Make your page harder to find. The default settings on Facebook permit your user profile to show up in any Google search that includes your name. But you can change the settings to make your profile less Google-able. And while youâre at it, you can also set limits on who can send you friend requests and look you up using the email address or phone number tied to your account.
On a computer: Go to Settings > Privacy > Do you want search engines outside of Facebook to link to your profile? > Edit > Click the check box on the bottom > Turn Off.
Limit who can see your profile info, photos, and posts. Itâs fun to share the details of your life with family members and friends, but not so amusing to serve up that data to criminals who comb Facebook pages for personal details to use in identity-theft scams. If you leave your info open to the public, anyone can find your birthdate, motherâs maiden name, and passion for poodles.
Each time you post a new photo, video, or status update, Facebook provides a drop-down menu (near the Post button) that lets you keep the news among your friends. You can even exclude certain pals, like, say, your nosy neighbor or your boss.
Itâs easy to go back to your old posts and make certain youâre not sharing telltale details with people you donât know. Just hover your cursor over the downward arrow on the post until Facebookâs viewing tools appear. And hereâs how to limit the audience for all future and past posts:
On a computer: Go to Settings > Privacy > Who can see your future posts? > Edit. Then (on the same page) scroll down to Limit Past Posts.
Stop your “likes” from becoming ads. Youâve probably seen Facebook ads that list your friendsâ names: âSo-and-so likes … â Thatâs because Facebook lets advertisers use your name and products you âlikeââGirl Scout cookies, Starbucks coffee, Chevy pickup trucksâin ads pitched to people in your network. But just because youâre happy with your Casper bed-in-a-box mattress doesnât mean you need to publicly endorse it. Hereâs how to keep your name off those ads.
On a computer: Go to Settings > Ads > Ad Settings > Ads That Include Your Social Actions > No One.
Restrict Facebook from tracking your activity on other websites. Facebookâs snooping does not stop when you leave the platform. If youâve ever visited a website that uses Facebook servicesâLike and Share buttons, Facebook Login, or the companyâs analytics toolsâyouâve provided info on the stories youâve read, the videos youâve watched, even the products youâve viewed and placed in an online shopping cart.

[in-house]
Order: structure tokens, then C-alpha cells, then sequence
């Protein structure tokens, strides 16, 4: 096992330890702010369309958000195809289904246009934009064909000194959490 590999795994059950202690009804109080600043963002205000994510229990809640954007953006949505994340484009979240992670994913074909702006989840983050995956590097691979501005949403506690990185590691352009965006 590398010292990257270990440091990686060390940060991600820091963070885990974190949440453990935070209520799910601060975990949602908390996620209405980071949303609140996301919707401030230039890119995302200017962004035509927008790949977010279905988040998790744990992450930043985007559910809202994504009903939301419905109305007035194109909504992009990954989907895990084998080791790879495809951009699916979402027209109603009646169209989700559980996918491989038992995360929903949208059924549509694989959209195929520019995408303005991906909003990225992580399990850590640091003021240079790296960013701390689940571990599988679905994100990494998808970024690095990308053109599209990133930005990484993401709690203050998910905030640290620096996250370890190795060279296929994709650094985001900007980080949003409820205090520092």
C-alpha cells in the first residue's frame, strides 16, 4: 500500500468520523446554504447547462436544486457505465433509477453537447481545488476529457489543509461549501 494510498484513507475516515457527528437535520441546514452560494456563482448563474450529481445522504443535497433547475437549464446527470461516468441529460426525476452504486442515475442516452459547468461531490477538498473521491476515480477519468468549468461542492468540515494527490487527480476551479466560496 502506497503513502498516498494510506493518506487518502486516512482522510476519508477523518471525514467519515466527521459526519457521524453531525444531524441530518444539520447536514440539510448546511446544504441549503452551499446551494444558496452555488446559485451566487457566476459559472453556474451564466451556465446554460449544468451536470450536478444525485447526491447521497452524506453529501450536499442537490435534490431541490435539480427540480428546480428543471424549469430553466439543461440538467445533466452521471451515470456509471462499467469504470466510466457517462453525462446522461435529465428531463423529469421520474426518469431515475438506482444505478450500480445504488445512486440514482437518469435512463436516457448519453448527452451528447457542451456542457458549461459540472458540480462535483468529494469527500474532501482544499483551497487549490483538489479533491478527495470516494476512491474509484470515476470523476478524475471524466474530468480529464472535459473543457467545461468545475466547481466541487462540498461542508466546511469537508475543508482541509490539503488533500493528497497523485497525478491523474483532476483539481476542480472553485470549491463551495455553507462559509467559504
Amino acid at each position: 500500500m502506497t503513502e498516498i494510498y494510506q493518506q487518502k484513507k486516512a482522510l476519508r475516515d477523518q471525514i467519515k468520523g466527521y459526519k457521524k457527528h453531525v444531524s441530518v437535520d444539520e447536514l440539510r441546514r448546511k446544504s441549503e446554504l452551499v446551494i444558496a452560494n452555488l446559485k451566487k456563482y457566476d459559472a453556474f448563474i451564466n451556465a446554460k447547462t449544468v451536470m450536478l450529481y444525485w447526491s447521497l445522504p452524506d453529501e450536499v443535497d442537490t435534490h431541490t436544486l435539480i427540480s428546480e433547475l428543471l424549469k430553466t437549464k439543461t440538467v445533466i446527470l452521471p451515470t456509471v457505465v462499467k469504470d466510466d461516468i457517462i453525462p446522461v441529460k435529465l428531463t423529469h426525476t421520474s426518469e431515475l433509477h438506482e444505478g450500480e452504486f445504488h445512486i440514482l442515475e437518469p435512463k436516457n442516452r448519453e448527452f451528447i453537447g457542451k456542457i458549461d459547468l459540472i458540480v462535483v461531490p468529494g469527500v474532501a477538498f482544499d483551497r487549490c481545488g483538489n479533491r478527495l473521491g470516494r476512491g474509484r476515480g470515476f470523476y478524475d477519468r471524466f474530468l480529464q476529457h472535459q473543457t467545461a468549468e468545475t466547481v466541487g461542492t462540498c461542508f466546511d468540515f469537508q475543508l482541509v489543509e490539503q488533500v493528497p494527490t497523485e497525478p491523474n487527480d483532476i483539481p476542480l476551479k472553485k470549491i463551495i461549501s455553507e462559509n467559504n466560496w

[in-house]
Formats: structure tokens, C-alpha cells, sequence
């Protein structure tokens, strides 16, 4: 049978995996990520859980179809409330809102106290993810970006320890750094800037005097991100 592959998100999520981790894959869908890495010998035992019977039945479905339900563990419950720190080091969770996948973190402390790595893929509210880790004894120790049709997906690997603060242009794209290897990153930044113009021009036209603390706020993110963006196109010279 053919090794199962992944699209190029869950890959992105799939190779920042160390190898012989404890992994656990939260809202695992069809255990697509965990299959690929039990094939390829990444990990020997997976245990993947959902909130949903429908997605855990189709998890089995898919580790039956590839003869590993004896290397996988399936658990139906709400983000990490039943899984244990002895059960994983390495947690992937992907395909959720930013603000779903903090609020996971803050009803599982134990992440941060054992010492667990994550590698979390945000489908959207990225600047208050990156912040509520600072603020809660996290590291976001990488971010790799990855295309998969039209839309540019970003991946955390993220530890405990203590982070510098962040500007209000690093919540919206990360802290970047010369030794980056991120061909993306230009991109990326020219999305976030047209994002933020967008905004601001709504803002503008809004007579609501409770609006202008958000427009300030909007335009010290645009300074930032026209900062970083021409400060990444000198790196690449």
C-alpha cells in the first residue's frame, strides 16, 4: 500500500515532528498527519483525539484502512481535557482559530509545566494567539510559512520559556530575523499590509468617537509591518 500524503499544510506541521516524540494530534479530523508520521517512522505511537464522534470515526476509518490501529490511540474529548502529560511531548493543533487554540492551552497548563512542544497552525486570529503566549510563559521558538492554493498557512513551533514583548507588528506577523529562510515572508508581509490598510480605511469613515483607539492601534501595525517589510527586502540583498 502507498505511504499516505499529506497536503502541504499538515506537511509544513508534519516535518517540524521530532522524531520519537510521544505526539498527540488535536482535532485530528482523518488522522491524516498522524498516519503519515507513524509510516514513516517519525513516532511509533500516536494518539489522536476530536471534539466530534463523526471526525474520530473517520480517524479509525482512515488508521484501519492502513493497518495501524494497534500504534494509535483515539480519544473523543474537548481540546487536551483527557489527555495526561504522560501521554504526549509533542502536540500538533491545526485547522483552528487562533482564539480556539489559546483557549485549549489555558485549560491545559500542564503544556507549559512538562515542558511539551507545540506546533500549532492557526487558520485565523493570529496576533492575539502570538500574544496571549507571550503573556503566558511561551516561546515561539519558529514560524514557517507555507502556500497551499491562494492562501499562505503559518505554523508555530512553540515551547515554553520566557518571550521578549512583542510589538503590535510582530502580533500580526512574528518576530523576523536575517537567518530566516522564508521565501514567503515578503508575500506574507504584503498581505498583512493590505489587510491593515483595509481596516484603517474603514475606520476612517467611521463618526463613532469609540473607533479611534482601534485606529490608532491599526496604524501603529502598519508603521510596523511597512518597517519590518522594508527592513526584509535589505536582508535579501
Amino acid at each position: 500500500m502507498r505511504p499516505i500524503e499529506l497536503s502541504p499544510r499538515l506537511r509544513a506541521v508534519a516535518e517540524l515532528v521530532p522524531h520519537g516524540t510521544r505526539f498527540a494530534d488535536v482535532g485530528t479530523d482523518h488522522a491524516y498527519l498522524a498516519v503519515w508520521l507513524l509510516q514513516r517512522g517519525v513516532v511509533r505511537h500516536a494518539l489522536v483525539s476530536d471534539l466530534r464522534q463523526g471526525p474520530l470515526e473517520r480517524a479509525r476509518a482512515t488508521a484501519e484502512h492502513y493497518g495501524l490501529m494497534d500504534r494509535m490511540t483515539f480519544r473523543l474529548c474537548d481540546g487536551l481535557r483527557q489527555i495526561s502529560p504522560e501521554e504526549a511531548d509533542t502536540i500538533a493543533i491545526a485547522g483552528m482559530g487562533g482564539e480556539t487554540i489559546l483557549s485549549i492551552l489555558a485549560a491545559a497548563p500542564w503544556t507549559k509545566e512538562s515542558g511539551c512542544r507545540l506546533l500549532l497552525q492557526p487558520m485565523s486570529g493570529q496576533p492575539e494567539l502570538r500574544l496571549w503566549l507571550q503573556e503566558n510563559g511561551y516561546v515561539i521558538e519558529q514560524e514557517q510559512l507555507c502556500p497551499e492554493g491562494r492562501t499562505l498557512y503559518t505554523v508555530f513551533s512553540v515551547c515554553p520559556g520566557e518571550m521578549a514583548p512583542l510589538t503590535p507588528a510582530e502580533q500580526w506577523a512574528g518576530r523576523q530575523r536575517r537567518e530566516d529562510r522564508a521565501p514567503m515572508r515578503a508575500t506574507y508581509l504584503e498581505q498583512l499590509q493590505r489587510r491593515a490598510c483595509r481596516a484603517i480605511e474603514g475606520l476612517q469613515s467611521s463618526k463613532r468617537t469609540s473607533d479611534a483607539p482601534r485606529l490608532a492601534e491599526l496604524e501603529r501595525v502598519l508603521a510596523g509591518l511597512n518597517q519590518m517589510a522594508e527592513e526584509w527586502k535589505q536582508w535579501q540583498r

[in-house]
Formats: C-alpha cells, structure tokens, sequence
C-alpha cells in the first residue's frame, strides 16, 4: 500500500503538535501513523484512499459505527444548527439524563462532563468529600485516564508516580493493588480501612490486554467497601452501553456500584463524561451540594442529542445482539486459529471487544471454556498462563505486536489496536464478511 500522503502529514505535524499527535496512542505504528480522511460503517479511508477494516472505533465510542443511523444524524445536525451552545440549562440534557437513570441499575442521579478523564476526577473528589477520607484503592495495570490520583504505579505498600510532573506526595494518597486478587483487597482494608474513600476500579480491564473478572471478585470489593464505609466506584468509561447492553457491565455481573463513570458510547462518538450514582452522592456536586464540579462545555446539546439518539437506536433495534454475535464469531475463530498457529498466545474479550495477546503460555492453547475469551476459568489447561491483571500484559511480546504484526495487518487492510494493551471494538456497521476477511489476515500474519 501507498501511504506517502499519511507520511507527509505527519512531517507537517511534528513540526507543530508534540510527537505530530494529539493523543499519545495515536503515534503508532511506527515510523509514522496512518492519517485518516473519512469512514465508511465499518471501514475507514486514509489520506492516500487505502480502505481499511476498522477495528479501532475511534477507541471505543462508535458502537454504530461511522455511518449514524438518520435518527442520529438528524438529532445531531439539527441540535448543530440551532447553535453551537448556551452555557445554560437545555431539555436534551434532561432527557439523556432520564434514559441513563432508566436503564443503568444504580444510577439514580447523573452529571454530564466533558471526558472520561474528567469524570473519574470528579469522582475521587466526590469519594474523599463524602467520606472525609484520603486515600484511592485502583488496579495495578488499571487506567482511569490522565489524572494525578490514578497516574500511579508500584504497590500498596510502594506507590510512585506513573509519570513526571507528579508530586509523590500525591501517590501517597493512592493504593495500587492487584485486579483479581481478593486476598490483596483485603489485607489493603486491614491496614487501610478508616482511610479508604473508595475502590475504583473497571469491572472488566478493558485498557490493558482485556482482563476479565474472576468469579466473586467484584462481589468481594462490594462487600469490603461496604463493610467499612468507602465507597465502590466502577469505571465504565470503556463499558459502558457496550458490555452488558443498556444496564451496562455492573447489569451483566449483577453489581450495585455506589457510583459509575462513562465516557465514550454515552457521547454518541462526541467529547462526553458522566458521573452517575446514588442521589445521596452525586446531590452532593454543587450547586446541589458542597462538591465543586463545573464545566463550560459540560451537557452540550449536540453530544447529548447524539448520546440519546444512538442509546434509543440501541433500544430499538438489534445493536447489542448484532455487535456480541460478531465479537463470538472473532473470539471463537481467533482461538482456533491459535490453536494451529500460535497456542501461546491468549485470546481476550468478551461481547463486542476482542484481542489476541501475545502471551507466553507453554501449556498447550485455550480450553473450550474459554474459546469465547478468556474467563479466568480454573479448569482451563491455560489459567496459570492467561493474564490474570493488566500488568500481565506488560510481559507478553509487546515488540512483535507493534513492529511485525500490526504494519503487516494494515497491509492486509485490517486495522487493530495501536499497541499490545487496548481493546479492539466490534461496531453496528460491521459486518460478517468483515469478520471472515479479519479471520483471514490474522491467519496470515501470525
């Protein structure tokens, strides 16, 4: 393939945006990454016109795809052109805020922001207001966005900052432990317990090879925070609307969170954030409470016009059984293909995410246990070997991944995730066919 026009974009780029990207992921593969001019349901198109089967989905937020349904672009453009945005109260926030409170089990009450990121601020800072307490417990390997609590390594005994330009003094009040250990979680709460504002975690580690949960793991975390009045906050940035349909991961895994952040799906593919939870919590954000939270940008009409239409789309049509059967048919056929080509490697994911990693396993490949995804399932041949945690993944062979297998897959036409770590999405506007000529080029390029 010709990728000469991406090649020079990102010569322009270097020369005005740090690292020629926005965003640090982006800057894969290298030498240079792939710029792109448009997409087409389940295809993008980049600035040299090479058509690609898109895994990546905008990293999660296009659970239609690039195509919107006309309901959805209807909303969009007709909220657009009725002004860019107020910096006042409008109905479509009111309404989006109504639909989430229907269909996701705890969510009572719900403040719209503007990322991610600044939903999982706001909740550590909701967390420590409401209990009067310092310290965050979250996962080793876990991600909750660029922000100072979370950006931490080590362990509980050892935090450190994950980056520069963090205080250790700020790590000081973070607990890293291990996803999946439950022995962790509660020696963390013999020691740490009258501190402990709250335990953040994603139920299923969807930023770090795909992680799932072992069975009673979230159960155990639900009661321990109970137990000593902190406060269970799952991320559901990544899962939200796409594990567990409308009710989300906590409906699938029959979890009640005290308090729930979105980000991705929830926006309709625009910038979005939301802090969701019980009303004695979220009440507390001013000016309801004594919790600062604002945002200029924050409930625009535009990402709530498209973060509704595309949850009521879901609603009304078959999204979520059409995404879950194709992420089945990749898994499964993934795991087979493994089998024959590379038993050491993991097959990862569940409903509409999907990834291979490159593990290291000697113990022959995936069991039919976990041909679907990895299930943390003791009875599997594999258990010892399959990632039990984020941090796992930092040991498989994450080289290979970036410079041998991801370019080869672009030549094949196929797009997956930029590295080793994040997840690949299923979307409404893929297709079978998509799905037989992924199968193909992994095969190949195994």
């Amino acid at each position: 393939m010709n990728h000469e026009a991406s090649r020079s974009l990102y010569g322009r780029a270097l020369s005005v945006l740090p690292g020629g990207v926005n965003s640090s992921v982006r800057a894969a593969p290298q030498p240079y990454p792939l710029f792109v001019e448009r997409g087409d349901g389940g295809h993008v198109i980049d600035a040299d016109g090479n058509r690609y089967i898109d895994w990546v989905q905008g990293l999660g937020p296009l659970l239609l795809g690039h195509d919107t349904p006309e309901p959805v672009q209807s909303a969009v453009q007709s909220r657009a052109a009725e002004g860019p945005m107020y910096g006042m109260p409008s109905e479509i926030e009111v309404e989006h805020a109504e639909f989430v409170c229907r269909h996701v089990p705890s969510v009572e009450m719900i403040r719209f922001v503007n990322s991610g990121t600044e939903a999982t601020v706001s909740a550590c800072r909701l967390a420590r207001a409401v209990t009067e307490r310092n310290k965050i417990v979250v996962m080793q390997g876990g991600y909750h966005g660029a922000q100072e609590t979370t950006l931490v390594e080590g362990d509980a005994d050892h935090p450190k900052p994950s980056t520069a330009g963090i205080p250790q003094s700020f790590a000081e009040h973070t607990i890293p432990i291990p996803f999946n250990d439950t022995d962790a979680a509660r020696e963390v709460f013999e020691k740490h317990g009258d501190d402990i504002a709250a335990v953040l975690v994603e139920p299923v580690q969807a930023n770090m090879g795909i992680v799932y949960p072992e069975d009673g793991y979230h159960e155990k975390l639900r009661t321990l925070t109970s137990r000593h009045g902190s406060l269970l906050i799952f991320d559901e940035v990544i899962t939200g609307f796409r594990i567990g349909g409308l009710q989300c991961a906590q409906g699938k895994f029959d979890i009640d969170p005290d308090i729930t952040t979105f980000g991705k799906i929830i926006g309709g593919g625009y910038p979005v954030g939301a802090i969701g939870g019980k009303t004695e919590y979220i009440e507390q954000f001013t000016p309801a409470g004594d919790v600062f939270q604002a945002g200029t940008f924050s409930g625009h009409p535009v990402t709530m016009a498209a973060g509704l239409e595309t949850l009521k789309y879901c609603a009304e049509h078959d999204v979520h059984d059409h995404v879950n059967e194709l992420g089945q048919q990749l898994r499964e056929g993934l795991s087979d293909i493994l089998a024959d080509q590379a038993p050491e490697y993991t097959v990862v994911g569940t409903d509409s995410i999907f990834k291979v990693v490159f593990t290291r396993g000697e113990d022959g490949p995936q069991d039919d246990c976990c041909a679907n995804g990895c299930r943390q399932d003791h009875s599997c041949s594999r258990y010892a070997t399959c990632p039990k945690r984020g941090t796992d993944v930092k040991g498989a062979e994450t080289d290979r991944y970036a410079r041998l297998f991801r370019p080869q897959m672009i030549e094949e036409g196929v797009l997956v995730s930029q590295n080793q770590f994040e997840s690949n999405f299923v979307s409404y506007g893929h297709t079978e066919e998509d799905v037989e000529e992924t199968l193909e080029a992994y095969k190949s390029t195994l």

âIf those buttons are on the page, regardless of whether you touch them or not, Facebook is collecting data,â says Casey Oppenheim, co-founder of the digital security firm Disconnect.
How do you put a stop to that data collection? Well, thereâs no foolproof way to do thatâparticularly via Facebookâs settings. You can, however, install an ad blocking extension such as Disconnect, Ublock, or Privacy Badger on your browser to disrupt Facebookâs efforts to link your browsing history to your Facebook account.
The Mozilla Foundation, the nonprofit organization behind the Firefox browser, has designed an ad blocker specifically for this task. Itâs called Facebook Container, and it uses a unique browser tab to wall the social media platform off from the rest of your online activity.
It takes only a few clicks to install the Facebook Container extension. The directions are easy to find online.
Perform a little crowd control. As the fallout from the Cambridge Analytica scandal demonstrated, the people on your friends list can jeopardize your privacyâsometimes without even knowing it. While Facebook closed the policy loophole that allowed that particular data leak in 2014, there are plenty of other ways friends can let you downâby posting inappropriate content, for example, or falling for scams that permit accounts to be hacked. Thatâs why itâs best not to maintain Facebook âfriendshipsâ with people you donât really know (e.g., your best friendâs sisterâs tai chi instructor).
Facebook doesnât make it easy to delete large groups of friends. Thereâs no way to, say, eliminate everyone from your high school in one fell swoop. Instead, you have to go to your Facebook profile, select people to dismiss one at a time, hover over a drop-down menu, and choose Unfriend. To make the process a little easier, consider using the âbirthday method.â When you log in to Facebook each day, click on the globe at the top of the page, review the birthday notifications, and send out well wishes or quietly unfriend the people youâre willing to part withâin the interest of keeping your account more secure.